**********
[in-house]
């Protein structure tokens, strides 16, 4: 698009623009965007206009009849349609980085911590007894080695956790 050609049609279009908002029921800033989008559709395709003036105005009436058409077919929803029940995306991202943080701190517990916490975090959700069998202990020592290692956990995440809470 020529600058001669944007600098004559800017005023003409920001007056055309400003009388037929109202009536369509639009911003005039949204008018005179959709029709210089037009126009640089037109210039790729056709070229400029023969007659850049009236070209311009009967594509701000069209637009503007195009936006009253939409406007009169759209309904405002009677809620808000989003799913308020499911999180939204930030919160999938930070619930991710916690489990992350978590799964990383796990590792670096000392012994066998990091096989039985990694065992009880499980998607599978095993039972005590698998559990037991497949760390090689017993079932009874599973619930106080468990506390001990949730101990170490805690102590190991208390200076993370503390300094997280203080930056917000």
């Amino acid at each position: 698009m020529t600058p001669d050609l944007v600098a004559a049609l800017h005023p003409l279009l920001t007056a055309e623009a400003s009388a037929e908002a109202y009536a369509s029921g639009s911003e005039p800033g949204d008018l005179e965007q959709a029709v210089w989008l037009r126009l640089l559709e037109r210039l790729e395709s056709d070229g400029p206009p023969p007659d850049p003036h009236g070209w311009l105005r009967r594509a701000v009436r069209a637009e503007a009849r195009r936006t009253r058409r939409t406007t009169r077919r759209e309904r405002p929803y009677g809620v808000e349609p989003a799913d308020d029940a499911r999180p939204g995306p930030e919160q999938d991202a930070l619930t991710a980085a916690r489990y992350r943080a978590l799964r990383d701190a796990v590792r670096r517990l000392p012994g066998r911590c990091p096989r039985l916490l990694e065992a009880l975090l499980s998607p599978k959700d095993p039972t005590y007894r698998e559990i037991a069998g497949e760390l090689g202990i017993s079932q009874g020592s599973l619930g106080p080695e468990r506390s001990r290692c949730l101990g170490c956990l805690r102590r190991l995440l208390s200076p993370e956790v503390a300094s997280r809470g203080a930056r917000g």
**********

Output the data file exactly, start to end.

[in-house]
């Protein structure tokens, strides 16, 4: 698009623009965007206009009849349609980085911590007894080695956790 050609049609279009908002029921800033989008559709395709003036105005009436058409077919929803029940995306991202943080701190517990916490975090959700069998202990020592290692956990995440809470 020529600058001669944007600098004559800017005023003409920001007056055309400003009388037929109202009536369509639009911003005039949204008018005179959709029709210089037009126009640089037109210039790729056709070229400029023969007659850049009236070209311009009967594509701000069209637009503007195009936006009253939409406007009169759209309904405002009677809620808000989003799913308020499911999180939204930030919160999938930070619930991710916690489990992350978590799964990383796990590792670096000392012994066998990091096989039985990694065992009880499980998607599978095993039972005590698998559990037991497949760390090689017993079932009874599973619930106080468990506390001990949730101990170490805690102590190991208390200076993370503390300094997280203080930056917000």
């Amino acid at each position: 698009m020529t600058p001669d050609l944007v600098a004559a049609l800017h005023p003409l279009l920001t007056a055309e623009a400003s009388a037929e908002a109202y009536a369509s029921g639009s911003e005039p800033g949204d008018l005179e965007q959709a029709v210089w989008l037009r126009l640089l559709e037109r210039l790729e395709s056709d070229g400029p206009p023969p007659d850049p003036h009236g070209w311009l105005r009967r594509a701000v009436r069209a637009e503007a009849r195009r936006t009253r058409r939409t406007t009169r077919r759209e309904r405002p929803y009677g809620v808000e349609p989003a799913d308020d029940a499911r999180p939204g995306p930030e919160q999938d991202a930070l619930t991710a980085a916690r489990y992350r943080a978590l799964r990383d701190a796990v590792r670096r517990l000392p012994g066998r911590c990091p096989r039985l916490l990694e065992a009880l975090l499980s998607p599978k959700d095993p039972t005590y007894r698998e559990i037991a069998g497949e760390l090689g202990i017993s079932q009874g020592s599973l619930g106080p080695e468990r506390s001990r290692c949730l101990g170490c956990l805690r102590r190991l995440l208390s200076p993370e956790v503390a300094s997280r809470g203080a930056r917000g």